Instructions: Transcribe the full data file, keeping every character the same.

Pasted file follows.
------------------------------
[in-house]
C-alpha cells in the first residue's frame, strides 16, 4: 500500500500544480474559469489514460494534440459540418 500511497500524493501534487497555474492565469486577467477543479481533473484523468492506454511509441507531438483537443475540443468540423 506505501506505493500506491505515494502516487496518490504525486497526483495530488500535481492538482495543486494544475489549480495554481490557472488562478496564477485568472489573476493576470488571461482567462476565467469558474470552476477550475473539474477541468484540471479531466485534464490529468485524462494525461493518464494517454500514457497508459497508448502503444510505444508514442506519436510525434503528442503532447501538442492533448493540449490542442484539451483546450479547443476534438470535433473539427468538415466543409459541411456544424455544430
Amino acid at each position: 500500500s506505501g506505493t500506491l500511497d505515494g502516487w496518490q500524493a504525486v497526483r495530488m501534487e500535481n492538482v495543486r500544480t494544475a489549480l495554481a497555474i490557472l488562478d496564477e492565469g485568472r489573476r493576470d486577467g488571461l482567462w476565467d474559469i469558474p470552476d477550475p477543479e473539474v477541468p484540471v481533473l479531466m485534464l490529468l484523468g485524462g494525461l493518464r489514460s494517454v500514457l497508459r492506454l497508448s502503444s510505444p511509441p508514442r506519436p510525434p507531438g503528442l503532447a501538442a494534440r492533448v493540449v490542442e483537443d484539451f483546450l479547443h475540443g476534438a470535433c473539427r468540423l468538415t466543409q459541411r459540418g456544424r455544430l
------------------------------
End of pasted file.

[in-house]
C-alpha cells in the first residue's frame, strides 16, 4: 500500500500544480474559469489514460494534440459540418 500511497500524493501534487497555474492565469486577467477543479481533473484523468492506454511509441507531438483537443475540443468540423 506505501506505493500506491505515494502516487496518490504525486497526483495530488500535481492538482495543486494544475489549480495554481490557472488562478496564477485568472489573476493576470488571461482567462476565467469558474470552476477550475473539474477541468484540471479531466485534464490529468485524462494525461493518464494517454500514457497508459497508448502503444510505444508514442506519436510525434503528442503532447501538442492533448493540449490542442484539451483546450479547443476534438470535433473539427468538415466543409459541411456544424455544430
Amino acid at each position: 500500500s506505501g506505493t500506491l500511497d505515494g502516487w496518490q500524493a504525486v497526483r495530488m501534487e500535481n492538482v495543486r500544480t494544475a489549480l495554481a497555474i490557472l488562478d496564477e492565469g485568472r489573476r493576470d486577467g488571461l482567462w476565467d474559469i469558474p470552476d477550475p477543479e473539474v477541468p484540471v481533473l479531466m485534464l490529468l484523468g485524462g494525461l493518464r489514460s494517454v500514457l497508459r492506454l497508448s502503444s510505444p511509441p508514442r506519436p510525434p507531438g503528442l503532447a501538442a494534440r492533448v493540449v490542442e483537443d484539451f483546450l479547443h475540443g476534438a470535433c473539427r468540423l468538415t466543409q459541411r459540418g456544424r455544430l